However, the United States—at least in its ideology—is far from Hobbesian. Thomas Jefferson, one of its most influential Founding Fathers, suggested that the country should not go 20 years without a rebellion. The United States is built on ideas of progression, of equality that is seized rather than acquired through adherence to a higher power. The United States itself does not prize “safety and security”—in theory, at least.
But Hobbesian logic may be more universal than that of Thomas Jefferson. People—individuals, not governments—are afraid of death. They value their own welfare, and that of those they love, above lofty ideals of constant rebellion. Patriotism is of secondary importance if they are threatened with physical or emotional suffering. This is especially evident now, while the ISIS attacks cast a shadow over the United States. The country did not respond by evaluating the terrorists’ motivations and considering the correctness of their actions. The country did not for a moment entertain the thought that perhaps this rebellion was justified, and maybe the government should attempt to aid the terrorists if it deems their motives pure. Instead, the country reacted from a human point of view. It instinctively recognized the horror of the attacks and responded by protecting its own people. As humans, safety is our first priority. No supposed governmental ideology can change that.
Perhaps, then, the United States is a nation with Hobbesian citizens but without a Hobbesian governmental foundation. This idea supports Yale Professor Smith’s theory that a bourgeoisie state must be formed by those whose actions directly contrast with Hobbes’ ideals. The United States was created by those who valued the fight for liberty as much as, or even more than, the liberty that the fight achieved, as demonstrated by Jefferson's endorsement of constant rebellion. But the citizens got comfortable surrounded by liberty, and once they had it unchallenged for a sufficiently long period of time, they lost the desire to continue the fight. They developed a Hobbesian mentality of stagnant safety rather than a Jeffersonian mentality of perpetual progress.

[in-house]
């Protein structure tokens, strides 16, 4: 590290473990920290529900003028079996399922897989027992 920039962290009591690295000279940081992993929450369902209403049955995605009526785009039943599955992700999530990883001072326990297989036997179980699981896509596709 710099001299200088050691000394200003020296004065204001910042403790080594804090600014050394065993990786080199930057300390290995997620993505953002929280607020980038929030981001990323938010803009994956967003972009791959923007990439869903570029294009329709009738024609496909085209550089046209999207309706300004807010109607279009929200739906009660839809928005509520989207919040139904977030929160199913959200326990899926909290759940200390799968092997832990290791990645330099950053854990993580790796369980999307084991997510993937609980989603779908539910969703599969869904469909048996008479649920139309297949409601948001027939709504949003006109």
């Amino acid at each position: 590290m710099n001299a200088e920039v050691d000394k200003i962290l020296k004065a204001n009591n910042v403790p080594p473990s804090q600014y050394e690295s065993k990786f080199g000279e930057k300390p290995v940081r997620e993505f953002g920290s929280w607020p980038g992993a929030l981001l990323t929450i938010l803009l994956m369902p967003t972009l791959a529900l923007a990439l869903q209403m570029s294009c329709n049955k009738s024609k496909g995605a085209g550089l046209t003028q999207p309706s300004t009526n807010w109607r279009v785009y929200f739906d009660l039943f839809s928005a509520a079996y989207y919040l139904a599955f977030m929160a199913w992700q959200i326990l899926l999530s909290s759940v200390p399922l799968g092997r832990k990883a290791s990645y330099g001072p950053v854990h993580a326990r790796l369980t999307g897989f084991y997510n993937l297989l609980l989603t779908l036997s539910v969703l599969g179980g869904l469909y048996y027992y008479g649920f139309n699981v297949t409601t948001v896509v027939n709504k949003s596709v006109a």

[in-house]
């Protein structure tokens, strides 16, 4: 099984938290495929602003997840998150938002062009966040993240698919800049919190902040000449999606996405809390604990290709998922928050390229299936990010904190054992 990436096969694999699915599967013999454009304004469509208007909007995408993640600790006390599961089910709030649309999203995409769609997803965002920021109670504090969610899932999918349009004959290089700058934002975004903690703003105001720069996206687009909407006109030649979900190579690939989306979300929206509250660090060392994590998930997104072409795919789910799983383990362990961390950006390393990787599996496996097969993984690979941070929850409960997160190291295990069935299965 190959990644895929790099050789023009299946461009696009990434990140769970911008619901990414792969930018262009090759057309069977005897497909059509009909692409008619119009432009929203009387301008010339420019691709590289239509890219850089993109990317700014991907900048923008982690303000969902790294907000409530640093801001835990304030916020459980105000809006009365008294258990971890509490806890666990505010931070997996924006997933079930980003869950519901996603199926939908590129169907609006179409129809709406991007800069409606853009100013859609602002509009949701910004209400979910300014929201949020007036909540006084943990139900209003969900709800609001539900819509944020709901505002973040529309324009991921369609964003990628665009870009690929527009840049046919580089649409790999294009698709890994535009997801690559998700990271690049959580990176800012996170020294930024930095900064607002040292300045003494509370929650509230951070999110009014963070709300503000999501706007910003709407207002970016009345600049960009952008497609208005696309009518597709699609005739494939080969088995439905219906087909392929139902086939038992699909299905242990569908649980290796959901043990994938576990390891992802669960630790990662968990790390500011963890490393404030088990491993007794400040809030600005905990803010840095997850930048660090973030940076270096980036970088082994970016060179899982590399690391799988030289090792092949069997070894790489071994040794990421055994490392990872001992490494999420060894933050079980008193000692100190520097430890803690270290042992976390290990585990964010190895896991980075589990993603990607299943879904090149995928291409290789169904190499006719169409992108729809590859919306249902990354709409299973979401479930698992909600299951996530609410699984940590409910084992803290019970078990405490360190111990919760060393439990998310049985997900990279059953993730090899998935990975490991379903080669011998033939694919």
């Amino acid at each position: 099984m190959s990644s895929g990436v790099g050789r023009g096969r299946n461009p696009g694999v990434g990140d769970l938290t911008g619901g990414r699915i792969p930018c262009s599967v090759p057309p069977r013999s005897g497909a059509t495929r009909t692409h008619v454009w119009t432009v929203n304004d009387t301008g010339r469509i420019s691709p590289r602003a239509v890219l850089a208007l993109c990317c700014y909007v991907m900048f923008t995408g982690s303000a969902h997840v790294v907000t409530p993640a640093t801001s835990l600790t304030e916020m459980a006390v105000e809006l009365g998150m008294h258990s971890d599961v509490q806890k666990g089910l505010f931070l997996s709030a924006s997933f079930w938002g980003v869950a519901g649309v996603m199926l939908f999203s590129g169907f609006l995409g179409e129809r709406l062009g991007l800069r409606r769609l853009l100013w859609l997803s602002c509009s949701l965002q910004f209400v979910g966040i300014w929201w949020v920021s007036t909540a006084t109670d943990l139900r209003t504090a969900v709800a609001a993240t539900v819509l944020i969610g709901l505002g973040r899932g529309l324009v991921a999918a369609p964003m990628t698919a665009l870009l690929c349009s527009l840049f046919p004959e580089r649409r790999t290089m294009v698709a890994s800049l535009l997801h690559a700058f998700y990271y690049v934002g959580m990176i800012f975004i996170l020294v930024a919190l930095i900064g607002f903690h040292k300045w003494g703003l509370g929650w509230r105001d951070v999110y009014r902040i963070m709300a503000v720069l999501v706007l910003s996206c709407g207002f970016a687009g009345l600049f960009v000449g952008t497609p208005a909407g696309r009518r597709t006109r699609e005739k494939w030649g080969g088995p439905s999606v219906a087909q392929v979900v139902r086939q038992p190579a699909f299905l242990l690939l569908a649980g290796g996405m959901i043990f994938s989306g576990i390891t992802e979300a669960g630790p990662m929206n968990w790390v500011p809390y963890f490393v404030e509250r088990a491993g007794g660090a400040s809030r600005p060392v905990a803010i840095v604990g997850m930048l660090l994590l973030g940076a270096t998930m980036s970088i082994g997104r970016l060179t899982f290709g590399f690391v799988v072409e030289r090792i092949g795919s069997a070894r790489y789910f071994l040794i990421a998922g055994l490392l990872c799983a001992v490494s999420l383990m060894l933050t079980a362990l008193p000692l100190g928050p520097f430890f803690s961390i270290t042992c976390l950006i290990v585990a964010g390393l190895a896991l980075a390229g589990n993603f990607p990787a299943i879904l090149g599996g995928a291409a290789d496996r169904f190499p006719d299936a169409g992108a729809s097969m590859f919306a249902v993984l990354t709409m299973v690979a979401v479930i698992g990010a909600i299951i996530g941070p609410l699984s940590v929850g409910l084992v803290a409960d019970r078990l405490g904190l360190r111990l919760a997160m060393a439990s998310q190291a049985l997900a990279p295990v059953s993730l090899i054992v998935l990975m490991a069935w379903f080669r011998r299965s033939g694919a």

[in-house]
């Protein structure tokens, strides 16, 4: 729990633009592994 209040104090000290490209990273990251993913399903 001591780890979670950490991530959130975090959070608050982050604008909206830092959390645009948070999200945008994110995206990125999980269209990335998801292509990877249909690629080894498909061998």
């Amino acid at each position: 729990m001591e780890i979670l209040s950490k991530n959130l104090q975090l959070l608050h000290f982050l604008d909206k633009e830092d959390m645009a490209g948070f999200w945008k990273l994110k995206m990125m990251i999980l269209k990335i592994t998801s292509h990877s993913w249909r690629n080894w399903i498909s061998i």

This is where Hobbesian and Jeffersonian wisdom intersect, and it is what can be perceived as a paradox. But the two ideas do not contradict each other.
Hobbesian theory has a gap: how can a Hobbesian world be achieved through Hobbesian means? Jeffersonian theory has a different gap: what motivation is there to continue rebelling when one has already achieved one’s goal? A combination of the two theories leads to a more realistic society. Jeffersonian methods fill in the Hobbesian gap, since they provide a way to create the society. Hobbesian methods fill in the Jeffersonian gap, since they provide a way to maintain this society. So this is not a paradox; rather, it is a combination of the two mindsets, but they are applied at different times so as not to create an impossible reality in which they exist in an odd sort of tug-of-war.
This combination of theories is evident in the United States’ past and present. In answer to the question, “Is the United State a Hobbesian state?”, yes, it is now—but it is more than that. It is a state built on the true path to success: first Jeffersonianism, then Hobbesism.